Fast forward to Tucson. A friend from work’s boyfriend was the director of a small-time, wacky musical theater comedy troupe, and she often invited me to attend. I finally did and thought it was fabulous. So when auditions came up, I waxed and waned over whether I would take part.

Waxing won.

So here I am, a person very much used to preparing for something for months (and often still having the music in front of me, even if I don’t often use it) joining a group whose tagline is “Underrehearsed and Overdramatic.” I was pretty out of my element. But I was loving the chance to perform songs from musicals (and some other things, but mostly musicals).

Finally, we get back to the topic of this post: being a “crossover” musician.

My best singing style is classical. I have the most practice and training in it, and I resort to it when I need to. I know my theater belt is less than half my classical range, which I have lost a bit of since leaving The Washington Chorus, but still have, for the most part. I have been improving my theater voice (you know, practice and all that), but I still incorporate my vocal training when I feel the push. Or the pull. Or the strain. The things that tell me to switch gears  in order to not kill my voice.

You could hear Stephanie Mills doing it during “The Feeling We Once Had”.

(Oh yay, Uzo just won the SAG award as I’m writing this!)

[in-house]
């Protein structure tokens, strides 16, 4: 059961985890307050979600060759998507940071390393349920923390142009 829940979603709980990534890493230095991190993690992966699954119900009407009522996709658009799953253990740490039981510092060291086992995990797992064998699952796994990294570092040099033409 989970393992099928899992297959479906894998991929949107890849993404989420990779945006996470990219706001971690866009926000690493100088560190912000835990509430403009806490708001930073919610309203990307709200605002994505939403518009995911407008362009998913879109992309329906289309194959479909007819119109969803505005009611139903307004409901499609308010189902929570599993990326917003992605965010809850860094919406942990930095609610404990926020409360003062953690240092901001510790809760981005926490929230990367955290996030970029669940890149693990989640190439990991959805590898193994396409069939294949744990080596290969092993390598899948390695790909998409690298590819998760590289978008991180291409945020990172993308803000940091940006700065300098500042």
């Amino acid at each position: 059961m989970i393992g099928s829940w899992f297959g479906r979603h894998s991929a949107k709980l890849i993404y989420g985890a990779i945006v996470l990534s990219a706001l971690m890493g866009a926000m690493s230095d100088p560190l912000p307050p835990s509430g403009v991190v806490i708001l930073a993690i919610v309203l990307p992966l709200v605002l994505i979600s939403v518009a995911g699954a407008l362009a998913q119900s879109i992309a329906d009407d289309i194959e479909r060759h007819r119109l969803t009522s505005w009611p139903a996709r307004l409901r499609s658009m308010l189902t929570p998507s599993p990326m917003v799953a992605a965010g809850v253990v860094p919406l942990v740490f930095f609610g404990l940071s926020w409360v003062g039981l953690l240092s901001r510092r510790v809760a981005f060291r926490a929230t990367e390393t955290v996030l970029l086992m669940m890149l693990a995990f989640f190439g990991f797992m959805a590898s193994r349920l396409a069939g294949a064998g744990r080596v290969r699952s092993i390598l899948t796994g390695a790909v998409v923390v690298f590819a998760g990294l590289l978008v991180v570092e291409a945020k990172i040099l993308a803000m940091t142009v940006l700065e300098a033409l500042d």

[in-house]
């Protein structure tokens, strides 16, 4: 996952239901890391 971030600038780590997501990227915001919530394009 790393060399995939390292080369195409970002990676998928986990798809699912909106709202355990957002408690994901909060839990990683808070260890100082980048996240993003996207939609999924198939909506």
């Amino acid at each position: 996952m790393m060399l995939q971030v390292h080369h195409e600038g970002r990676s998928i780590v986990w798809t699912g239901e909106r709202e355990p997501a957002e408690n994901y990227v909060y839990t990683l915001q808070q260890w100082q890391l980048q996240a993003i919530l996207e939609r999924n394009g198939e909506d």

In no way am I throwing any shade at Uzo. She is an amazing performer, as we all know. I’m just questioning the choices of The Wiz Live‘s directorship, and why anyone might have told her to belt instead of using her best voice. Was it the need to appeal to a certain audience? Was it the need to present a certain kind of sound?

I dunno.

I’ll still watch it. And then watch the Lena Horne version on Youtube when I’m done.




Last week’s total fail brought to you in part by The Paradise

Last week wasn’t the best for reading; I spent a lot of time writing, but didn’t really read much. I finished one really quick book (it was about a rich girl who just wanted to be a book blogger. It was pretty cute) and the Giant Days trade. I started a book about “library jumpers” and then it wasn’t what I expected it to be and I stopped. I checked out the novelization of The Force Awakens (after being on hold for several weeks) but I really wasn’t interested so I took it back to the library.

Otherwise, very little book action.

That was supposed to change over the weekend. I had time to do some reading and get my cleaning done.

What, then, caused my downfall this time?

Two words: The Paradise.


Based on a novel by Emile Zola, The Paradise is a short-lived BBC/Masterpiece series about the workings of a department store in Fin de Siecle Newcastle. At its center are Denise Lovett, an economically minded, ambitious young woman who just wants to prove herself; and Moray, whose relationship with his dead wife far outstrips any he can have with his on-again-off-again almost-fiancee. We learn about The Paradise, as a store and a community, as Denise does, and often move far beyond her knowledge.